Female choice response to artificial selection on an exaggerated male trait in a stalk-eyed fly

@article{Wilkinson1994FemaleCR,
  title={Female choice response to artificial selection on an exaggerated male trait in a stalk-eyed fly},
  author={Gerald S. Wilkinson and Paul R. Reillo},
  journal={Proceedings of the Royal Society of London. Series B: Biological Sciences},
  year={1994},
  volume={255},
  pages={1 - 6}
}
  • G. Wilkinson, P. R. Reillo
  • Published 22 January 1994
  • Biology
  • Proceedings of the Royal Society of London. Series B: Biological Sciences
Quantitative genetic models for the evolution of exaggerated male traits through female mate choice predict that selection on male ornaments should cause a correlated response in female preferences. Furthermore, female selectivity should be inversely related to costs of mate choice. Here we use a stalkeyed fly Cyrtodiopsis dalmanni (Diptera:Diopsidae), which exhibits pronounced sexual dimorphism in eye span, to evaluate these predictions. Field observations reveal that each evening females… 

Figures from this paper

Sex-linked Correlated Responses in Female Reproductive Traits to Selection on Male Eye Span in Stalk-eyed Flies1

TLDR
The absence of any change in sperm length or testis size between lines indicates that changes in female traits are unlikely due to correlated selection mediated by sperm competition, and the presence of nonadditive allelic effects on genetically correlated female traits combined with additive alleliceffects on a male ornament provides a previously unrecognized mechanism by which genetic variation could be maintained despite strong sexual selection.

Male eye span in stalk-eyed flies indicates genetic quality by meiotic drive suppression

TLDR
It is shown that females prefer ornaments that indicate genetic quality generated by transmission conflict between the sex chromosomes, and male eye span signals genetic quality by influencing the reproductive value of offspring.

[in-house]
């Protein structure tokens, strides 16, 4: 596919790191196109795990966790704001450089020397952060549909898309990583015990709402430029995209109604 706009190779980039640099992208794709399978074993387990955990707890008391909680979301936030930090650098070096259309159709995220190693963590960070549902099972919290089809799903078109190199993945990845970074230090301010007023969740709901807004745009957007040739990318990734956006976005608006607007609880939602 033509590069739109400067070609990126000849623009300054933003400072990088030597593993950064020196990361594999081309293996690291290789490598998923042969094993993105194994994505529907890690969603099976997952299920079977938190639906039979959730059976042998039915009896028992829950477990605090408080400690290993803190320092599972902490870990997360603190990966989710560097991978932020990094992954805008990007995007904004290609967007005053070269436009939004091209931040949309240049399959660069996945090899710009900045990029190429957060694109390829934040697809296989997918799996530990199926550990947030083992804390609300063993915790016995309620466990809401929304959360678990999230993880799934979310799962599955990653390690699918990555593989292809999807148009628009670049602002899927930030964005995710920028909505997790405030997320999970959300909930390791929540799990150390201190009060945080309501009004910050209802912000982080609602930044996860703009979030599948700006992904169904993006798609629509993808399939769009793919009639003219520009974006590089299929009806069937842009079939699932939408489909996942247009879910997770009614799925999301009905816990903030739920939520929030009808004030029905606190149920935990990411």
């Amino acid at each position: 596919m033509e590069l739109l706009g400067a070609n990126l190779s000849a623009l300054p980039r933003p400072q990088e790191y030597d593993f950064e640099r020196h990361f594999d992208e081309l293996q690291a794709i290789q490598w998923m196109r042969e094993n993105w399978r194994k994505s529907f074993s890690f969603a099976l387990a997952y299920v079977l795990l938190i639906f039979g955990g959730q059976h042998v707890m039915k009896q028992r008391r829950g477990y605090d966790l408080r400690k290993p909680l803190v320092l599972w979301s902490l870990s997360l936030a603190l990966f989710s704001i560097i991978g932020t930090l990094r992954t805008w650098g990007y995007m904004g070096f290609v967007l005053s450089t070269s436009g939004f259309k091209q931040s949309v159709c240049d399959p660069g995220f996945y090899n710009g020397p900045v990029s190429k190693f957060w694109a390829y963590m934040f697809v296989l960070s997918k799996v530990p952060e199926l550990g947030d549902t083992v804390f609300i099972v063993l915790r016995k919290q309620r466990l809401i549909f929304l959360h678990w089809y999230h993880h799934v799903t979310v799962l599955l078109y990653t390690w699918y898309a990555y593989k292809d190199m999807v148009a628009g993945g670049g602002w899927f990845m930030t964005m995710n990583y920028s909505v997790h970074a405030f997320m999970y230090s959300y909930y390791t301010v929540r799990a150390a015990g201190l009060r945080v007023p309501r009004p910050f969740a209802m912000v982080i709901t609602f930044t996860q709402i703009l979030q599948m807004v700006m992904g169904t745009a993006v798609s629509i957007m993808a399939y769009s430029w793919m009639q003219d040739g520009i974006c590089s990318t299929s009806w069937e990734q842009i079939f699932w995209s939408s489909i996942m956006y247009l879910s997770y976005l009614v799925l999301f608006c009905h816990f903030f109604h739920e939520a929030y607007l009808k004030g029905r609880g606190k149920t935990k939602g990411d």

Evolution of female mating preferences in stalk-eyed flies

TLDR
It is concluded that female sensory bias for males with long eye span did not exist in a common ancestor to these species, and female preference and remating propensity either coevolved with eye span dimorphism or evolved after male eye stalks elongated.

Male mate preference for female eyespan and fecundity in the stalk-eyed fly, Teleopsis dalmanni

TLDR
Results show that male mate preferences are a prevalent feature of a canonical example of female mate choice sexual selection and that males use multiple cues when they assess females as potential mates.

Direct and correlated responses to artificial selection on male mating frequency in the stalk‐eyed fly Cyrtodiopsis dalmanni

TLDR
The results suggest that costs associated with the production and maintenance of large accessory glands, although yet to be identified, are likely to be a major constraint on mating frequency in natural populations of C. dalmanni.

Female mate choice and male ornamentation in the stalk-eyed fly, diasemopsis meigenii

TLDR
It is shown that choosiness and selection, but not the preference function, are elevated in mated females, and evidence is found for the heightened condition dependence of the male sexual trait (male eyespan), and for a novel gene-by-environment interaction.

Effects of multiple mating and male eye span on female reproductive output in the stalk-eyed fly, Cyrtodiopsis dalmanni

TLDR
Examination of the effects of multiple mating and male eye span on short-term reproductive output in the stalk-eyed fly suggested that obtaining a sufficient sperm supply is an important benefit associated with multiple mating.

Condition-dependent signalling of genetic variation in stalk-eyed flies

TLDR
It is shown that genetic variation underlies the response to environmental stress of a sexual ornament (male eye span) in the stalk-eyed fly Cyrtodiopsis dalmanni, and this results strongly support the hypothesis that female mate choice yields genetic benefits for offspring.

Male sexual ornament size is positively associated with reproductive morphology and enhanced fertility in the stalk-eyed fly Teleopsis dalmanni

TLDR
Male eyespan in stalk-eyed flies is subject to strong directional mate preference and is a reliable indicator of male reproductive quality – both because males with larger eyespan have bigger accessory glands and testes, and also as they confer higher fertility on females.

No detectable genetic correlation between male and female mating frequency in the stalk-eyed fly Cyrtodiopsis dalmanni

TLDR
This study suggests that the genes which influence remating may not be the same in the sexes, and that females remate frequently in this species to gain as yet unidentified benefits.
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